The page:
Sunday, 30 March 2014
It's Poires au Chocolat's fifth birthday today!
The past five years have taken me from being a 19-year-old fresher to a few months off 25. So much has changed but blogging has been one of the strongest threads through it all. It's hard to describe how important this space has become to me and how protective I feel - it's been a part of my entire adult life. As I sit here facing my next five years, I know that a lot of things will look very different. Though I'm sure my path won't make it easy, I really hope that Poires au Chocolat will reach ten.
In the end, I decided to celebrate five years by writing an ebook. I'd been looking for a fun project for a few months - something I could get my teeth into - and it seemed like the perfect thing to do. I wanted it to be different to the blog but still working along the same lines. I thought something historical with lots of references to stories and literature was the sort of thing that would work.
So the ebook I'm writing is about the food sent out to the front in parcels by loved ones in World War One. It's the sort of topic I love - slightly random but fascinating to research.
I studied WWI literature for my A Level synoptic paper in my last year of school. We could read anything we liked on the topic - poetry, prose, British, German, modern or contemporary. It was one of my favourite papers to study (tough competition came from my introduction to Chaucer and a paper on William Blake) and certainly my favourite to write, with the sort of open questions I came to love at university. The things I'd read stuck with me and suddenly resurfaced when I was thinking about possible topics.
The scale of the horror and suffering during WWI is hard to comprehend as someone who has never known war, looking from a century's distance. Despite that, I hope I can commemorate it with respect. I want to focus on the small moments of joy and on the comforting power of food from home. To remember those small personal details, in some ways insignificant and everyday, but vital nonetheless.
I'm not an expert on the history (it would take a lifetime - or at least several decades - to be that) and I'm not trying to write a textbook. In many ways this ebook will be a collection of all the anecdotes and comments that have made me smile or touched me as I've read and researched. It's a way of bringing together all the bits I don't want to forget and that I find myself excitedly blurting out to friends and family.
I think that blurting feeling comes from having found the research really gripping - it's had lots of moments, twists, and surprising gems. It's also been emotional at times. Sitting in the Imperial War Museum research room reading letters written in the trenches - touching the very paper - is an experience I won't forget.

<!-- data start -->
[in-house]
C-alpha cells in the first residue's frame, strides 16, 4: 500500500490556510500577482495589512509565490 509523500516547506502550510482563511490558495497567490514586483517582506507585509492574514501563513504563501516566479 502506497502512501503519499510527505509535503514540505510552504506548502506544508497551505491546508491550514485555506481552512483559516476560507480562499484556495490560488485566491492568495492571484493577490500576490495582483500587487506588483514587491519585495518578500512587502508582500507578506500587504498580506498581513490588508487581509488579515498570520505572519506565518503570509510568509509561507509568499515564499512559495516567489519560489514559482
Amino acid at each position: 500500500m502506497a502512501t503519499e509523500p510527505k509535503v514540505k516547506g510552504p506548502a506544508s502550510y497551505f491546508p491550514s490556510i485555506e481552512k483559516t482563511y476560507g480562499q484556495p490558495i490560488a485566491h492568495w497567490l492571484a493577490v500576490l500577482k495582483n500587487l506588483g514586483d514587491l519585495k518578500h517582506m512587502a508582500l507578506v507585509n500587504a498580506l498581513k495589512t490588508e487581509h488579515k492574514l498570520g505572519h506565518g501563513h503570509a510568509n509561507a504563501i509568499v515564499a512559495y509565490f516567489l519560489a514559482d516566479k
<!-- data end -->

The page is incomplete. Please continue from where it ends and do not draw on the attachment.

I'll also remember - for different reasons - a day I was working in the Bod and stacked up a beautiful first edition of a 1915 cookery book to find that about a third of the edges had never been cut (it looked like it hadn't been read in several decades). I had to go and ask the librarians what to do and then sit there, paper knife in hand, slitting each page of the cakes chapter. The sound of tearing paper ripping through the silence in a no-seats-left lower Rad Cam is engraved upon my memory - I was half expecting a fellow reader to perform an enthusiastic citizen's arrest.
The ebook will be split into two sections. The first part will cover the sort of things that were sent out (from cakes and chocolate to two brace of grouse, smoked salmon & clotted cream), rationing, the rules, Christmas and various other topics, with quotes and contemporary photos and that sort of thing. The second part will contain ten recipes (things like shortbread and toffee) with headnotes that describe the letters and stories that mention them.
I'm going to experiment with selling it as a PDF from the blog (though Selz.com). You won't have to leave the site to buy it. I like the idea of a PDF ebook because I want to be able to design attractive, static pages with the images set in properly.
I'm planning to finish and release it in May - I'll let you know about a date soon.
I hope you'll all like it and find it as interesting as I have. Even if not, it's been just what I needed personally. It's felt completely different from working on the beginnings of bigger book projects (far less stress and fear). It's still a challenge, just of the right sort of size. There's something wonderfully satisfying - and, to let the geek really flow, thrilling - about being on a research hunt, chasing quotes and references from book to book and archive to library and back again. It's like fitting a puzzle together.
Anyway - back to the birthday. As I've mentioned many times, one of the reasons this blog is called Poires au Chocolat is because of the pear and chocolate loaf cake (as below) that I tested that fateful Easter holiday in 2009. Yet there's also another layer, in that one of my favourite desserts growing up - and today - is the humble combination of freshly chopped pear and melted chocolate.
It's too simple for a recipe but I thought it would be perfect as the background to this post. If it helps I reckon we usually use roughly 10-15g dark chocolate per pear (melted as per the glossary) and a pear serves one. A few splashes of double cream finish things off.
My first, 100th, 200th & 300th posts (this post makes 332 overall):
1: Lemon Curd Cake
100: Butterfly Fleur de Sel Caramel Cake
200: Toffee Apples
300: Dutch Baby a.k.a. Puffed Pancake